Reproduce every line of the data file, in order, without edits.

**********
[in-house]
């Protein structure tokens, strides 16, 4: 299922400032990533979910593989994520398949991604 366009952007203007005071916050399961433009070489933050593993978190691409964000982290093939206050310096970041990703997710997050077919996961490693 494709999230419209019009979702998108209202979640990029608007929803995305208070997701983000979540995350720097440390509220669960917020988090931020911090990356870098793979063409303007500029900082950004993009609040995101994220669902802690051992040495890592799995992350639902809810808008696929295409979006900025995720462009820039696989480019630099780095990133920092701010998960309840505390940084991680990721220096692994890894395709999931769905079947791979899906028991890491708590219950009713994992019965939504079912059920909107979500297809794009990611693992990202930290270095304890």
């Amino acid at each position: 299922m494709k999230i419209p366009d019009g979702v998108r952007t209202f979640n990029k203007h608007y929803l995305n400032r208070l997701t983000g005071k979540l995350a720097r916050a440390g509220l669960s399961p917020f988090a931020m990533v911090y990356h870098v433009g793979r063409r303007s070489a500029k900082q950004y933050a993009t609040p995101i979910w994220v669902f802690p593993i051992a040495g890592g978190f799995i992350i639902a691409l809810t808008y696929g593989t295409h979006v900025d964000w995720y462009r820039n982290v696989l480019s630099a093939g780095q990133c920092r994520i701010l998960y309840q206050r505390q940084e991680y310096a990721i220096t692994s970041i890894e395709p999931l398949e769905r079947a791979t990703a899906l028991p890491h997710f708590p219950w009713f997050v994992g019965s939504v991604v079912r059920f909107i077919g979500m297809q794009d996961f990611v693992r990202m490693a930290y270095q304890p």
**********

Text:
[in-house]
């Protein structure tokens, strides 16, 4: 299922400032990533979910593989994520398949991604 366009952007203007005071916050399961433009070489933050593993978190691409964000982290093939206050310096970041990703997710997050077919996961490693 494709999230419209019009979702998108209202979640990029608007929803995305208070997701983000979540995350720097440390509220669960917020988090931020911090990356870098793979063409303007500029900082950004993009609040995101994220669902802690051992040495890592799995992350639902809810808008696929295409979006900025995720462009820039696989480019630099780095990133920092701010998960309840505390940084991680990721220096692994890894395709999931769905079947791979899906028991890491708590219950009713994992019965939504079912059920909107979500297809794009990611693992990202930290270095304890």
């Amino acid at each position: 299922m494709k999230i419209p366009d019009g979702v998108r952007t209202f979640n990029k203007h608007y929803l995305n400032r208070l997701t983000g005071k979540l995350a720097r916050a440390g509220l669960s399961p917020f988090a931020m990533v911090y990356h870098v433009g793979r063409r303007s070489a500029k900082q950004y933050a993009t609040p995101i979910w994220v669902f802690p593993i051992a040495g890592g978190f799995i992350i639902a691409l809810t808008y696929g593989t295409h979006v900025d964000w995720y462009r820039n982290v696989l480019s630099a093939g780095q990133c920092r994520i701010l998960y309840q206050r505390q940084e991680y310096a990721i220096t692994s970041i890894e395709p999931l398949e769905r079947a791979t990703a899906l028991p890491h997710f708590p219950w009713f997050v994992g019965s939504v991604v079912r059920f909107i077919g979500m297809q794009d996961f990611v693992r990202m490693a930290y270095q304890p």